Day 3 for the tour took us first to the town of Haebaru, which is known for it’s weaving of Ryukyu kasuri. Â We arrived at the Haebaru Kasuri Kaikan and watched a video on the process of weaving the fine and valued material that has made this area so famous. Â Wallking in the village below the weaving center, you can hear the rythm of looms as the women of the village create masterpieces of splashed patterns. Â Okinawa has gained the reputation of having some of the finest hand woven textiles in the world. Â Everyone was amazed at the intricate and intense preparation even prior to the weaving, and then everyone could understand why the prices for this fabric is what it is. Â Almost all of the members of our tour bought something from the vast array of souvenir items for gifts to maybe keep for themselves to remember their visit, and to have something that shows the famous Haebaru textiles.
We then left for a short ride to the Haebaru Bunka(culture) Center. Â Here we got to see the replica of the famous Haebaru cave that was used as a Japanese military hospital . Â Other stories of accounts during the war, especially from Haebaru, was displayed all around, along with pictures. This stop brought back some of the heaviness we felt when we went to the Tsushima Maru Museum, however, we also could see the connection from the other day and today. Â There was also another part of this exhibit that showed the life cycle events in the life of an Okinawan prior to the war. Â It went from birth to death, and also had photos of everyday life, equipment, and stories.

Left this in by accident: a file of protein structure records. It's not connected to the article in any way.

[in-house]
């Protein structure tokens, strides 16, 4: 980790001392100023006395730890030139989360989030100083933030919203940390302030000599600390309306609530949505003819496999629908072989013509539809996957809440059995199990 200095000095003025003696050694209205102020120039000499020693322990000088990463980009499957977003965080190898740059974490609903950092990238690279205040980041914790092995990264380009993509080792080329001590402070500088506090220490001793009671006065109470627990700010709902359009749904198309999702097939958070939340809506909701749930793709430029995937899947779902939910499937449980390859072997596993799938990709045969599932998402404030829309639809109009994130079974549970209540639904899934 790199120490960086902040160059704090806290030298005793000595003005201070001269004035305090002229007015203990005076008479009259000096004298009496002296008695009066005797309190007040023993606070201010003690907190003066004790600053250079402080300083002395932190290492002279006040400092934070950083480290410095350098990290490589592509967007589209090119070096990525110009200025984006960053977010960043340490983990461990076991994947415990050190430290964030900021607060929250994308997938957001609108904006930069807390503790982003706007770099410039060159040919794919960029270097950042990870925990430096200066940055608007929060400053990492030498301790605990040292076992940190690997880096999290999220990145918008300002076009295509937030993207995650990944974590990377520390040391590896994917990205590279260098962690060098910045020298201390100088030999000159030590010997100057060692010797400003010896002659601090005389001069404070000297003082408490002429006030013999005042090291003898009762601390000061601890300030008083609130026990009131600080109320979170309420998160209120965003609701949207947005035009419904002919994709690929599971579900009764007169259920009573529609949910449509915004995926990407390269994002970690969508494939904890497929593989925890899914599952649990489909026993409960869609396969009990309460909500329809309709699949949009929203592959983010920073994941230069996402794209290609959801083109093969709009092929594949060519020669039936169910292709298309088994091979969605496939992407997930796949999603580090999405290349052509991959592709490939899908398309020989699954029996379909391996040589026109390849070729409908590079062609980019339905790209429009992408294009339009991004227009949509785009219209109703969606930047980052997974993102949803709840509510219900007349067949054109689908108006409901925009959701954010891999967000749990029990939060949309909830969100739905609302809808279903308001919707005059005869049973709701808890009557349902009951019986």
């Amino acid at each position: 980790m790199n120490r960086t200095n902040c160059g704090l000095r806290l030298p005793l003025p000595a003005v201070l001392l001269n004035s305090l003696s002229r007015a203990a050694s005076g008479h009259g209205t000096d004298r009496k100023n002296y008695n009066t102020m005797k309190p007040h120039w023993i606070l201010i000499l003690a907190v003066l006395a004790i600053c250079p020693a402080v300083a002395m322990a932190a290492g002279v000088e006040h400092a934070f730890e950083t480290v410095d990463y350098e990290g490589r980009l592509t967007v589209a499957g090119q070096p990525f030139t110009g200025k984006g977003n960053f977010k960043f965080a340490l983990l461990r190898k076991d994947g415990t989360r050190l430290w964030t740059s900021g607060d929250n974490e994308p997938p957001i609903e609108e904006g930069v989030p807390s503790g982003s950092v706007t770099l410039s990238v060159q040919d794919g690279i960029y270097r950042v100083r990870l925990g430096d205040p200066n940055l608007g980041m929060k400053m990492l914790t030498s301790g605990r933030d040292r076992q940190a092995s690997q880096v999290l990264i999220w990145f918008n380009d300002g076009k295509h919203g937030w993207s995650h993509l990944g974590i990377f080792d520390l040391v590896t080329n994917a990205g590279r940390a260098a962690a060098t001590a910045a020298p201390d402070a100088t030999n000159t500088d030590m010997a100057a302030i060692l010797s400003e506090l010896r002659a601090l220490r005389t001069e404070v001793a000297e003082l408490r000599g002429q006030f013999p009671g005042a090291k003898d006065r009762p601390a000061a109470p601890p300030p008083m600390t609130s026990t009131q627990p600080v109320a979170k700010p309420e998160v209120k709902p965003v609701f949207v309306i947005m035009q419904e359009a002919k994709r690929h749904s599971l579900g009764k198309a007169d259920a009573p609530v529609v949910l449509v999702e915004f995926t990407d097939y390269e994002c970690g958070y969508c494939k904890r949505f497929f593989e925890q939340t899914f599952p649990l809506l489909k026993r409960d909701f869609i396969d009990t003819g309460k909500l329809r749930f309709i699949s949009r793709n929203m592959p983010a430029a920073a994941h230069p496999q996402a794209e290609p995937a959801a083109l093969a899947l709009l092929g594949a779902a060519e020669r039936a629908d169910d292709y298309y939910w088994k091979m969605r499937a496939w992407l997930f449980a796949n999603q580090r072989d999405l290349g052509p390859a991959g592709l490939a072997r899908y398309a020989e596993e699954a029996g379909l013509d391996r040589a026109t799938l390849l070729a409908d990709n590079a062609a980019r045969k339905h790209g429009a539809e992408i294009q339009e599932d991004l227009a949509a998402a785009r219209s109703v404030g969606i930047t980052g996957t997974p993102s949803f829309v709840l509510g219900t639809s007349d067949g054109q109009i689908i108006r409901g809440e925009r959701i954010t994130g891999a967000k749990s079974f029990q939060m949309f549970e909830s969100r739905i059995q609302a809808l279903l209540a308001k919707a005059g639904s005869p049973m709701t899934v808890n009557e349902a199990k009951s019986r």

We then took a break for lunch in Itoman at a bed and breakfast Â that is owned by the cousin of Atsuko Tamagusuku sensei. Â They prepared the kinds of food that you would only have at a special occasion and we were thinking on going for more salad, then the ice cream, however, the time for anyone to
After lunch we headed down to the Mabuni hill and the Itoman area where the casualties of war was over 100,0oo. Â That sadness and connections to the heart were obvious when we all saw the photos and articles of the war, but its these small detailed morning , which helped to connect the Tsushima Maru .
We then left to Tamagusuku as we travel to Yusuke Yokoi’s house for the “katachiki,’ workshop.. Â Families and friends who survived the war, when it will happened. Â Our day ended with sanshin playing and dances by Brent and I. Â Everyone was so intense during their weaving, and it took some lot on the tour. Â the Yusuke’s also tried to find the drinks. Â By the time the end of the day , everyone was kind of wiped out and apprehensive about how it will look, so we headed back to the hotel.